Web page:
# Creating Orbiting Planets with Maya's Particle Instancer  This tutorial will explore using Maya's particle system and instancer to simulate planets with several moons orbiting the Sun. With a few expressions you can control the positions and rotations of individual particles which can control geometry through Maya's instancer.

One of the first things we learn about space is that it's big - really big. We'll recreate the orbit of Jupiter and four of its major moons somewhat accurately while fudging a few numbers to make the scene more manageable. First we will need 6 spheres which will represent the Sun, Jupiter, Io, Europa, Ganymede and Callisto.

Let's start by creating the Sun. Go to Create > NURBS Primatives > Sphere > Option box (Fig.01). If we assume that a radius of 1 is the size of Earth, the radius of the Sun would be about 109 times that which is a bit big for our scene. Set the radius to 20 and leave all other settings at their default. Name the sphere "Sun_geo". Fig. 01

The next planets can be set to a more accurate size relative to Earth. Create 5 new nurbs spheres naming and setting the radiuses to the following values:

Now you can apply textures to the spheres if you choose (Fig.02) Fig. 02

Before we move on it is important to note how the instancer handles geometry. When geometry is instanced, it is placed at a particle using the geometry's pivot point. If the pivot is not centered then the geometry will be placed off center and will not behave properly. Also if the transforms are frozen and the geometry does not reside at the origin, the geometry will be instanced onto the particle offset the same distance the geometry is away from the origin. Since we created spheres from the menu we do not have to worry about this as their pivots are centered and transforms are frozen at the origin.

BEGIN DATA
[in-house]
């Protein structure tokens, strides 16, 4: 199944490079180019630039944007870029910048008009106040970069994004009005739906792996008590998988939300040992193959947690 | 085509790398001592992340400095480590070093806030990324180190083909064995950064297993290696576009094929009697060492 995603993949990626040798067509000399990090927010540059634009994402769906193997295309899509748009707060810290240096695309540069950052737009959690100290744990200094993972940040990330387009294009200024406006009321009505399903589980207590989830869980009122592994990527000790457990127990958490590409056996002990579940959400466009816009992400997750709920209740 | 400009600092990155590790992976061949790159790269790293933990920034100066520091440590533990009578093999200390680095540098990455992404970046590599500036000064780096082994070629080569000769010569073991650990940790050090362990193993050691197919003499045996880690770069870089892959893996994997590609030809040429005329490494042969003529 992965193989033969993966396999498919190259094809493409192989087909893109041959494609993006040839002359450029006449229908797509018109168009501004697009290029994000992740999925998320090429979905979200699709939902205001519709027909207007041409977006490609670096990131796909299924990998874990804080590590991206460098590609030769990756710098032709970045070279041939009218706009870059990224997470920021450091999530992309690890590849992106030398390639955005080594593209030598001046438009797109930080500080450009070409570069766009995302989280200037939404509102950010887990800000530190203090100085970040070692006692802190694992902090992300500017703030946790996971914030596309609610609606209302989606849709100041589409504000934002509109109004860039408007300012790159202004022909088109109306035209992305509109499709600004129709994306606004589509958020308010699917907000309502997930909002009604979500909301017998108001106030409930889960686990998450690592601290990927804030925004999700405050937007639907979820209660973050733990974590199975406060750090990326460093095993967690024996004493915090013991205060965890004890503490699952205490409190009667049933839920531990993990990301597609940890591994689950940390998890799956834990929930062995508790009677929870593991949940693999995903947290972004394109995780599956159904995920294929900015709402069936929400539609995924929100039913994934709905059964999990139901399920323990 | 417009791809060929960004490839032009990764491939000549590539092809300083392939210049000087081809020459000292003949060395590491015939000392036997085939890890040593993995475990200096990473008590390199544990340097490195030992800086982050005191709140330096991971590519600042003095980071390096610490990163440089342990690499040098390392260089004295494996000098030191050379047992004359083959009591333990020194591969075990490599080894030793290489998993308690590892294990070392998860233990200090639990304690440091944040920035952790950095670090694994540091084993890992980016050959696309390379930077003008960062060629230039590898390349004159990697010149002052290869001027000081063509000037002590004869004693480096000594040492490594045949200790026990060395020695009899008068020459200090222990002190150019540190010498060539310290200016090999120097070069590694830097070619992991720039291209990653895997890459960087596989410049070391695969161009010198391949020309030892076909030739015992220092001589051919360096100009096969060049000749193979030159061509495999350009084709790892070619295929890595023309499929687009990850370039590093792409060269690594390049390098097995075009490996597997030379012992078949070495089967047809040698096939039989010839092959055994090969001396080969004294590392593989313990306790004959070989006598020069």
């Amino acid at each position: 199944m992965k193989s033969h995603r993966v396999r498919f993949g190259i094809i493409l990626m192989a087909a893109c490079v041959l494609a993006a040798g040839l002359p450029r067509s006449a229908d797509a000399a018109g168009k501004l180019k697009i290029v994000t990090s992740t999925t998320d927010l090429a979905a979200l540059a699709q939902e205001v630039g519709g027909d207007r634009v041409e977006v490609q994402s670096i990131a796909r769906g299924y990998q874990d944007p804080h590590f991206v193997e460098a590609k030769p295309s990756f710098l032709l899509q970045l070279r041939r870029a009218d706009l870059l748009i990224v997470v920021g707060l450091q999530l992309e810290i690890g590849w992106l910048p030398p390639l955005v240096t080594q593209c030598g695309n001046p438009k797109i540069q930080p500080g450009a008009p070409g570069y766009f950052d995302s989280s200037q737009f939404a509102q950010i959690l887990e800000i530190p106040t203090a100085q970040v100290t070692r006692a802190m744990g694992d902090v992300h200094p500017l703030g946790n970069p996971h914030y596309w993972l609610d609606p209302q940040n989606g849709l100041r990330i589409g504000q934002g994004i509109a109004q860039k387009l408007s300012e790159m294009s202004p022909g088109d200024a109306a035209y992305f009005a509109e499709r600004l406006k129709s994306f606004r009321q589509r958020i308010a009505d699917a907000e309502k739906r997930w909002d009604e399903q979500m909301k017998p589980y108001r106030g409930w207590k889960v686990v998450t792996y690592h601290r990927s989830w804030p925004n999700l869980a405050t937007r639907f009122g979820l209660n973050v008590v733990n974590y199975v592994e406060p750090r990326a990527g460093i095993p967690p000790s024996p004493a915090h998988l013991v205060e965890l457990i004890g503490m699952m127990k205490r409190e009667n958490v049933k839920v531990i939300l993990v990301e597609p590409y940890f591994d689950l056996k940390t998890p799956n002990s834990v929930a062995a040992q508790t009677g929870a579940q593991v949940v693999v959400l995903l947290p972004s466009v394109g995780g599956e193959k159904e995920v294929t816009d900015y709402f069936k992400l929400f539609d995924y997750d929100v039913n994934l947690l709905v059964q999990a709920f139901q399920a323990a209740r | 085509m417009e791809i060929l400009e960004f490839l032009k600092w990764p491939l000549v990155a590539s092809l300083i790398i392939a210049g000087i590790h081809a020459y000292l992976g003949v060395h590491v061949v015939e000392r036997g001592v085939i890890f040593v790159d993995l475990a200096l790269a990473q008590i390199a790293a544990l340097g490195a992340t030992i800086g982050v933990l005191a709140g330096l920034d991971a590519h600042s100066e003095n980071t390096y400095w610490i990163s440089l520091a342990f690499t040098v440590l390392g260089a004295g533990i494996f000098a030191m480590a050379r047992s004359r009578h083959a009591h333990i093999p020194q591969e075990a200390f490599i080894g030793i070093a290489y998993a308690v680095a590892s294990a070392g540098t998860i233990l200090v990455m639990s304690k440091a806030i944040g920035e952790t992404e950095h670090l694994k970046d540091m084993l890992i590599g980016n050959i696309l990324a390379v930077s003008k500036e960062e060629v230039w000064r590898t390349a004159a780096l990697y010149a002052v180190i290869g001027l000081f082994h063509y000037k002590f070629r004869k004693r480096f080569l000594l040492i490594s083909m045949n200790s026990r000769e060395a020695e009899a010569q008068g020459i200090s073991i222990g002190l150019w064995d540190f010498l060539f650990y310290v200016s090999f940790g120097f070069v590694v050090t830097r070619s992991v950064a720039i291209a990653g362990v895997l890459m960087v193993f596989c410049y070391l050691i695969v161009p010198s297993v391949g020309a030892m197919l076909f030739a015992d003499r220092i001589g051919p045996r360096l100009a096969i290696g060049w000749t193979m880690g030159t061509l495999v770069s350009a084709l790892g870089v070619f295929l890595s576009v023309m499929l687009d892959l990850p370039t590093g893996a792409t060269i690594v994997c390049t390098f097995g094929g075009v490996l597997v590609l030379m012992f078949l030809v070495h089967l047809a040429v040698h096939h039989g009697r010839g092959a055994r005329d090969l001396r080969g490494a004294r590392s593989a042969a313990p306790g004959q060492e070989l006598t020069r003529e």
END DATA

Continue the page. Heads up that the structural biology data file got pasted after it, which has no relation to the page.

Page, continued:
Now create an emitter by going to the dynamics module Particles > Create Emitter > Option box (Fig.03). Fig.

Set the type to omni. Open the outliner by going to Window > Outliner (Fig.04). Fig.

In the display menu check on shapes (Fig.05). Fig.

Click the plus sign next to particle1 and select the particleShape1 node under it (Fig.06). Fig.

In the attribute editor, change particle render type to numeric and click the "add attributes for current render type" button. The attribute name "particleid" will appear in a new text field underneath (Fig.07). Fig.

If you hit play for a few frames you will see particles with numbers associated with them being emitted (Fig.08).  It is important that the particles be emitted in order from 0 to 1 to 2 and so on. If the emitter rate is too high we run the risk of some particles being skipped which will affect the expressions we add later on. Select the emitter and set the rate to 6 (Fig.09). Fig. Fig.

Since we will only be working with 6 planets we only really need 6 particles. Select the particleShape1  node and set max count to 6 (Fig.10). Fig. 10

Now if you hit play, 6 particles numbering from 0-5 will appear over one second (Fig.11). Fig. 11

Now we will attach the geometry to the particles using the instancer. Select the Sun, Jupiter, Io, Europa, Ganymede and Callisto geometries and then the particle transform node in that order. Under particles, click instancer (replacement) (Fig.12). You can now hide your original geometries. Fig. 12

If you hit play you will notice an instance of the sun geometry is being emitted with every particle. Obviously not what we want. Select the particleShape1 node and, in the attribute editor, under the instancer (geometry replacement) tab, change the object index to Particle ID (Fig.13). Fig. 13